J. — What would you expect him to do?
S. — I don't know exactly; some miraculous thing such as floating in the air, making gold, dematerializing something, himself for instance, and again reappearing, doing all this, of course, under test conditions so that I could be sure that there was no fraud.
J. — What would be the use of his taking so much trouble?
S. — To prove to me and through me to others that he was a Mahatma, and that consequently if there was one there might be more of them.
J. — Would these performances prove that he was a Mahatma?
S. — It seems to me that they would.
J. — What is your idea of a Mahatma?
S. — I am told that the word means "great soul". If so, it should refer to one who has overcome all animal and selfish passions and ambitions, whose knowledge and wisdom extend far into the unseen world, and who is therefore able to give tangible proof of this wisdom.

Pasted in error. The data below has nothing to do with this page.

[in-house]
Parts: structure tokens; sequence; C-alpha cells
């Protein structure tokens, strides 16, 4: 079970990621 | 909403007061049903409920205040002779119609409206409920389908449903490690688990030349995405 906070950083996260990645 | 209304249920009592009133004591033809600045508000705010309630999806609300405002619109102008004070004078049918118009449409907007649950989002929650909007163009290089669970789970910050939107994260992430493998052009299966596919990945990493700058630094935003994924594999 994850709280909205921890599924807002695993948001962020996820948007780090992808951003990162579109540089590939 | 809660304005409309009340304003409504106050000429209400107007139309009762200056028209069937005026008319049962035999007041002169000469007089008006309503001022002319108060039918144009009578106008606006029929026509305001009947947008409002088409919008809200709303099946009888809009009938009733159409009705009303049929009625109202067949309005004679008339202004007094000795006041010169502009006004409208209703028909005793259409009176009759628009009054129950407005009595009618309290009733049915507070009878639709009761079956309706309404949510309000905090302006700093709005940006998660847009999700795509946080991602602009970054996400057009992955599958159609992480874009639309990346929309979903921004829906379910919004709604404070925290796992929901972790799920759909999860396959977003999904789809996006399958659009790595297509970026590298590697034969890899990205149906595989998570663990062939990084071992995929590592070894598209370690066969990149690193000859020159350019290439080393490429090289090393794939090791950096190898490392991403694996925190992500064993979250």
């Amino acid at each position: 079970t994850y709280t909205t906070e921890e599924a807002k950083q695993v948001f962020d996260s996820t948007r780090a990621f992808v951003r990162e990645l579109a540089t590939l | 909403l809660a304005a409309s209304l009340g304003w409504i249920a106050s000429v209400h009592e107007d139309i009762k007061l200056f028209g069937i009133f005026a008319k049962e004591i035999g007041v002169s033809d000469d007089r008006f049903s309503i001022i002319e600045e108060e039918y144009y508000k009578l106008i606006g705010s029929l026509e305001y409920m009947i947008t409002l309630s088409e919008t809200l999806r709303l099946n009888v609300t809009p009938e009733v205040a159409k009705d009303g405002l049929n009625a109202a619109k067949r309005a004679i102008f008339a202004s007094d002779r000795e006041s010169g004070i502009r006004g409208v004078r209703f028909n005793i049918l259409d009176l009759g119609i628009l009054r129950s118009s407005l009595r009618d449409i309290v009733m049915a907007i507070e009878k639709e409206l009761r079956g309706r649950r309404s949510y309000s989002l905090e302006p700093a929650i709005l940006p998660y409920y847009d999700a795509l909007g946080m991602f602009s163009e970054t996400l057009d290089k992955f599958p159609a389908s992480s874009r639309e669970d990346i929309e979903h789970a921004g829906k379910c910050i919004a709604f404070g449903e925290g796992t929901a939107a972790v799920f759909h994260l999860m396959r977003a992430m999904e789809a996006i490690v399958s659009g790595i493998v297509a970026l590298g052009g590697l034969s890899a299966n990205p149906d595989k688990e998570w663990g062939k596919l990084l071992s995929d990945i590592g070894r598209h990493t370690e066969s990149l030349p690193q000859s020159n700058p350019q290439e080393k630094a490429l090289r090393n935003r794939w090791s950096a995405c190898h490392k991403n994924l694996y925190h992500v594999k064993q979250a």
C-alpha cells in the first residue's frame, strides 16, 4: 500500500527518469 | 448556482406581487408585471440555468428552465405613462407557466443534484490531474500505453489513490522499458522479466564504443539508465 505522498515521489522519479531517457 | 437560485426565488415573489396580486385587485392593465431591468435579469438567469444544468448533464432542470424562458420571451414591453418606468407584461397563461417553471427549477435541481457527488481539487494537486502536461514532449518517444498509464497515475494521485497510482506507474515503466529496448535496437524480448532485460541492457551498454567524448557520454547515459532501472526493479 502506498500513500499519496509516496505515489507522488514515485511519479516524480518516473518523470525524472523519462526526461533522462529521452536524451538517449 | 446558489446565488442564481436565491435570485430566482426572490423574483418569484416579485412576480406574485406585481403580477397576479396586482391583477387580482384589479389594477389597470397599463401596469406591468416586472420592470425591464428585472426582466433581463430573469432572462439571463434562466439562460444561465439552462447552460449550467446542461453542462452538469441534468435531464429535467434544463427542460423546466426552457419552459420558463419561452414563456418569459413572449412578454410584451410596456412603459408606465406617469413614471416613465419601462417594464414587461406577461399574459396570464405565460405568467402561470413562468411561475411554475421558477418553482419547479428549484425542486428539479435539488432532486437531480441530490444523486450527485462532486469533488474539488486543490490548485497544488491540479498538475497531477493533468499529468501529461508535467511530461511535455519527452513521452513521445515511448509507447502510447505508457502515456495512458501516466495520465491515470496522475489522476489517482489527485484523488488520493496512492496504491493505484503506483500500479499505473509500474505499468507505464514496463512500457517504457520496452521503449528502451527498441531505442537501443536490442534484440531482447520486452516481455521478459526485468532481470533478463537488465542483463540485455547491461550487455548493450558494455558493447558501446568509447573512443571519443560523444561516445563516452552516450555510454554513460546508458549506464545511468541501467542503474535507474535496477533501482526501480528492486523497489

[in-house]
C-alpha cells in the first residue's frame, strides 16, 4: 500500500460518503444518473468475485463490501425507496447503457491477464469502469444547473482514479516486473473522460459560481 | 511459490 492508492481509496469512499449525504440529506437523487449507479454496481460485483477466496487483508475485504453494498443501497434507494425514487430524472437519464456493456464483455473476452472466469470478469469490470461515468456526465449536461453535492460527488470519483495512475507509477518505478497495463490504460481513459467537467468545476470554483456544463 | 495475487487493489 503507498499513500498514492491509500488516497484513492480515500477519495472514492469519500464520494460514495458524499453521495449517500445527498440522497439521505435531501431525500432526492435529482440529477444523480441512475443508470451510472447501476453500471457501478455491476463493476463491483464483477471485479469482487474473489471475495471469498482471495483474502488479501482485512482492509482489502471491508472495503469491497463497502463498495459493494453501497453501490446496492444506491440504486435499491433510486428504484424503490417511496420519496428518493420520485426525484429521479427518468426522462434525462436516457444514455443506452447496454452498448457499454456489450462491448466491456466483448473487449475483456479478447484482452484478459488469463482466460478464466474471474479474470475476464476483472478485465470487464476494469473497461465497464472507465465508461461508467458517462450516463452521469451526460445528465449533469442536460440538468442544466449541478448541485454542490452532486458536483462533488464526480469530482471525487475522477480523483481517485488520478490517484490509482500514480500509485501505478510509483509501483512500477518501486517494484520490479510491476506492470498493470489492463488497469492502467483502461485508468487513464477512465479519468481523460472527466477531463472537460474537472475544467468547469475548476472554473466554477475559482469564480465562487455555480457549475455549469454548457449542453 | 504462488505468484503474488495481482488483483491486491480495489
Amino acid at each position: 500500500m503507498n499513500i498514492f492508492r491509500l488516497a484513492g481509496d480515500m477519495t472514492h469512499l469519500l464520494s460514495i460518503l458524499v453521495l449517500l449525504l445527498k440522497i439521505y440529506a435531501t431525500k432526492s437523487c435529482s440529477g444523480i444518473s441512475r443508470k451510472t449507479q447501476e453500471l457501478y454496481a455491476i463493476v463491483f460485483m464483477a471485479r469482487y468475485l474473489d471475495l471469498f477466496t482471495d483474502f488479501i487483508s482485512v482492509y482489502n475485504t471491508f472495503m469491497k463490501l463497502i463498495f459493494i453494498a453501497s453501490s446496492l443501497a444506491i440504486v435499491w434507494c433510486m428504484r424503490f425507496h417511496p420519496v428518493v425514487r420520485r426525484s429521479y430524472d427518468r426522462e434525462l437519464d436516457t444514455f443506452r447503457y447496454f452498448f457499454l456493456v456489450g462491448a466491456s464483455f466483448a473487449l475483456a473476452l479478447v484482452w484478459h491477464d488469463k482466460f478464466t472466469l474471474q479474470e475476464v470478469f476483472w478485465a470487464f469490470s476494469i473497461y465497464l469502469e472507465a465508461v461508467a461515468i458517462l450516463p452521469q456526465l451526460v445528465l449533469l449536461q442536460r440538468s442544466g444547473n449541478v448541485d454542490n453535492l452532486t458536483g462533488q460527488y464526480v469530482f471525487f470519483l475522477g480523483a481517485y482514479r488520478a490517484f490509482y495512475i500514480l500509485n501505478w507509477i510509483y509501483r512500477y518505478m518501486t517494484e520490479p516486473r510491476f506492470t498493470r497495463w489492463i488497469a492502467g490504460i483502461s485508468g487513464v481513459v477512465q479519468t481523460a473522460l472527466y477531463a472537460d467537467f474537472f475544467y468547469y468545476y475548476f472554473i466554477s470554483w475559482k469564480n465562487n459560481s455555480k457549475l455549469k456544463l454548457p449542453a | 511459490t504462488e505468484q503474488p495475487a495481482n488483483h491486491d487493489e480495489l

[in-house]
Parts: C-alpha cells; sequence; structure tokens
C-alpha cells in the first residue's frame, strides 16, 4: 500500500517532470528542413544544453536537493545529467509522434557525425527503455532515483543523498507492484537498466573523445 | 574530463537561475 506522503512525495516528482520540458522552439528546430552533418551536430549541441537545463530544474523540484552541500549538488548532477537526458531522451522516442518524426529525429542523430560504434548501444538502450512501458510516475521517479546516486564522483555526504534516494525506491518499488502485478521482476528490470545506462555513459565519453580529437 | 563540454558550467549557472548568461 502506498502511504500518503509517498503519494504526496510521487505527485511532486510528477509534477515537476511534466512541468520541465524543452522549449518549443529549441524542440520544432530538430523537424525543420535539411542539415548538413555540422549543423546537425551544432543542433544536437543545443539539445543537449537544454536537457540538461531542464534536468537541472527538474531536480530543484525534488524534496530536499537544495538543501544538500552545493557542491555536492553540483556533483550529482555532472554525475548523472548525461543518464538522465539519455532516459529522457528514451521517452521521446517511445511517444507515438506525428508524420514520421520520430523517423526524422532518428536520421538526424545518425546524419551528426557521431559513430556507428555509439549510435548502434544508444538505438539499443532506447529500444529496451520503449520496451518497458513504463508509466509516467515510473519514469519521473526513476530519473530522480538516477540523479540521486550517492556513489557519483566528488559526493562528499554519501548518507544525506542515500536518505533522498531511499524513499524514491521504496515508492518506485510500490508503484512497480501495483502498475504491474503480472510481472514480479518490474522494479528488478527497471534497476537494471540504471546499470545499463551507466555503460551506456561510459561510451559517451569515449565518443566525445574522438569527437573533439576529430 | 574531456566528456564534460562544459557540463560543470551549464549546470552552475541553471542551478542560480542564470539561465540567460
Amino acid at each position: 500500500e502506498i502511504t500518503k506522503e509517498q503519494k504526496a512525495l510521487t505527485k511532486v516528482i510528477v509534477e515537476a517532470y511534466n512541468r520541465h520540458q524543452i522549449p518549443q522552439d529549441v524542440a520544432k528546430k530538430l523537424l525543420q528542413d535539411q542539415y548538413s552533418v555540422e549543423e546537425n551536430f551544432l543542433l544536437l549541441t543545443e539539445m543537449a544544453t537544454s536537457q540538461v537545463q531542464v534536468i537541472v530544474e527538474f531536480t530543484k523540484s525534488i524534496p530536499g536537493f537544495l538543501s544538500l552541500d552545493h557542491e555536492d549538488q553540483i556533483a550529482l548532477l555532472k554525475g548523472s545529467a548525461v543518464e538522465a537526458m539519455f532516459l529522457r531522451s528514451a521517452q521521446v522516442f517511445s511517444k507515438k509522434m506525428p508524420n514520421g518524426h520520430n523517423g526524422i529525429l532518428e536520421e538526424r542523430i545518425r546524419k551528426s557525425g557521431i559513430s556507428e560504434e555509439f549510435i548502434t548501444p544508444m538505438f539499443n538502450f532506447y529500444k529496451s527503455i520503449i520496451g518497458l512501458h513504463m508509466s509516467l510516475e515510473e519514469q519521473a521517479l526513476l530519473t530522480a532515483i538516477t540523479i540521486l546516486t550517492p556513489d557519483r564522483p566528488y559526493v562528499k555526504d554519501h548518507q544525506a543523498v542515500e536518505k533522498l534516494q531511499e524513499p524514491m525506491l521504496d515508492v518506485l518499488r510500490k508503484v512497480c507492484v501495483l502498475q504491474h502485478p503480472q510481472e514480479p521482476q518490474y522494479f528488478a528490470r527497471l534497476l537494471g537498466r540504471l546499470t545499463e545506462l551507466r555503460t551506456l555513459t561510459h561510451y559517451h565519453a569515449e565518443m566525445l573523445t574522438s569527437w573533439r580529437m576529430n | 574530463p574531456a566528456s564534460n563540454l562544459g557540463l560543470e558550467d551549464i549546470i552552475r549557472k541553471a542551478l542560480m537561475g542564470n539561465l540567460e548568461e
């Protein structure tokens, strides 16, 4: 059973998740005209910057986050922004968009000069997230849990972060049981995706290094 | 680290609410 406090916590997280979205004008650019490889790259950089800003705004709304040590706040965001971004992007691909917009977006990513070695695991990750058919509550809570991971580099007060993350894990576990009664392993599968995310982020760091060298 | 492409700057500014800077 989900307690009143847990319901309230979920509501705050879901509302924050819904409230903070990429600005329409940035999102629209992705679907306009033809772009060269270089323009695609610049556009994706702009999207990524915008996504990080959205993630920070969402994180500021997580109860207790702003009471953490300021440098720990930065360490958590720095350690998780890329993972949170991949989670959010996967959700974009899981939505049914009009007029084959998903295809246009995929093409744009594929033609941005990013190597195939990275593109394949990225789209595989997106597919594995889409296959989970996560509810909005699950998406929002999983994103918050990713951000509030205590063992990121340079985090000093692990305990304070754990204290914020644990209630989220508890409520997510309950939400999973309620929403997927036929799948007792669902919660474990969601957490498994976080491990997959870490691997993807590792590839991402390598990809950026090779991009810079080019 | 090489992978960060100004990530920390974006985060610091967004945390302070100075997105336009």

J. — I will not criticize your definition; but the proof you demand, apparantly considered by you so exacting, would seem to me wholly inadequate. I should be more skeptical, and you, on the other hand, would be more credulous than I take you to be, if the production of these phenomena, genuine and remarkable as they might be, would be sufficient to convince you of the wisdom and purity of the producer.
S. — Perhaps I may still be a little off; but what are you driving at?